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Feb 4, 2019

Analysis | The Cybersecurity 202: State officials want election security cash. But some don't like the strings attached.

By Joseph Marks



THE KEY

Voters in Columbia, Ga., on Oct. 16, 2018. (Melina Mara/The Washington Post)
State election officials want the latest round of election security money included in a major bill proposed by House Democrats – but they’re divided on whether they want to accept a slew of voting mandates that come along with it.
The divide is largely along partisan lines. On one side, there's Iowa Secretary of State Paul Pate (R), the incoming president of the National Association of Secretaries of State, who balked at provisions in H.R. 1 that make it more difficult for states to impose voter ID requirements. Pate said in an email the For the People Act amounts to the federal government seizing authority over elections from states.
On the other side are Democrats who largely support those efforts to expand voter access and consider them a fair trade for more election security money.
“There’s a tension over H.R. 1 and whether or not it’s a federalization of elections,” one Democratic secretary of state told me at the NASS conference in Washington this weekend. “It is not. And anyone who claims that it is, that’s an overreach.”
House Democrats are eager to take on election security now that they are in the majority -- and included $120 million in their first bill of the session for states to upgrade outdated and vulnerable voting machines. Yet in the same bill they are also pushing voting priorities favored by Democrats and opposed by Republicans -- such as expanding automatic voter registration, restoring felons voting rights and making Election Day a national holiday. A divide among state officials, whose support is actually needed to implement the changes, underscores how the broader, partisan debate over the election priorities in the bill could make it harder to pass the much-needed security fixes.  
The bill also includes other mandates more specific to election security -- including that states audit election results for signs of hacking and that those new machines use paper ballots rather than digital ones. These have also been controversial on their own among state officials -- most notably in Georgia -- who don’t like the federal government limiting their options.
Senate Majority Leader Mitch McConnell described the bill in a Washington Post op ed last month as “a sprawling proposal to grow the federal government’s power over Americans’ political speech and elections.” That doesn’t bode well for the voting security requirements getting through the Republican-controlled Senate.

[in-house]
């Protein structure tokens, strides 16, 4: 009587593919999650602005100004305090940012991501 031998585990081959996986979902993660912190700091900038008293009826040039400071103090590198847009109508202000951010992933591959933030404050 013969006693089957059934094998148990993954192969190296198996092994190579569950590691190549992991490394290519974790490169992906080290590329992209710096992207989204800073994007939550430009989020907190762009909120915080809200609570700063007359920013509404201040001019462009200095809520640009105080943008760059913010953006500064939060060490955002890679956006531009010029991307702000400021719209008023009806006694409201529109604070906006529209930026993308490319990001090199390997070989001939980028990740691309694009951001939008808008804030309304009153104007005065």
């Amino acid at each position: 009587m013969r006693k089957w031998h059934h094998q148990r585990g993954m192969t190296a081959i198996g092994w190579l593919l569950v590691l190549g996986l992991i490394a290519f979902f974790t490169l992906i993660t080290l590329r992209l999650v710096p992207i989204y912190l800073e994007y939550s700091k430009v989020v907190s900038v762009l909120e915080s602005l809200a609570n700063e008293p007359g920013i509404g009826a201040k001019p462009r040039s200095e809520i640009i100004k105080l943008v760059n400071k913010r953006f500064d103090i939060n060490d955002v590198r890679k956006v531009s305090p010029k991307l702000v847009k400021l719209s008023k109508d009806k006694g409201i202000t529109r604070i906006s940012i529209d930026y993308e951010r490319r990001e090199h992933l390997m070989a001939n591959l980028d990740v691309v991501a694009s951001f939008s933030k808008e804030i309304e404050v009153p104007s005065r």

The Secure Elections Act, the election security bill that came the closest to passing last Congress, had weaker mandates on election security and still never made it across the finish line. That was in the wake, of course, of the 2016 election, which was upended by a Russian hacking and disinformation operation.
There might be a better chance of passage this Congress, though, because Washington is concerned about the specter of a potential hacking operation from Russia or another adversary aimed at undermining the 2020 election, the Democratic secretary of state said. "You can’t take anything for granted in 2020,” the official said.
The Homeland Security Department, which helped state officials with cybersecurity testing and information sharing about cyber threats before the 2018 midterms, is also pressing hard for states to meet minimal security requirements before 2020.
Chris Krebs, director of the Homeland Security Department’s Cybersecurity and Infrastructure Security Agency, is working with Congress on honing the election security provisions in the final draft of H.R. 1, he told reporters on the sidelines of the NASS conference. Krebs stopped short of endorsing all of the bill’s current security provisions, but said it had many “good elements.”
He also pushed back on claims of federal overreach on election security.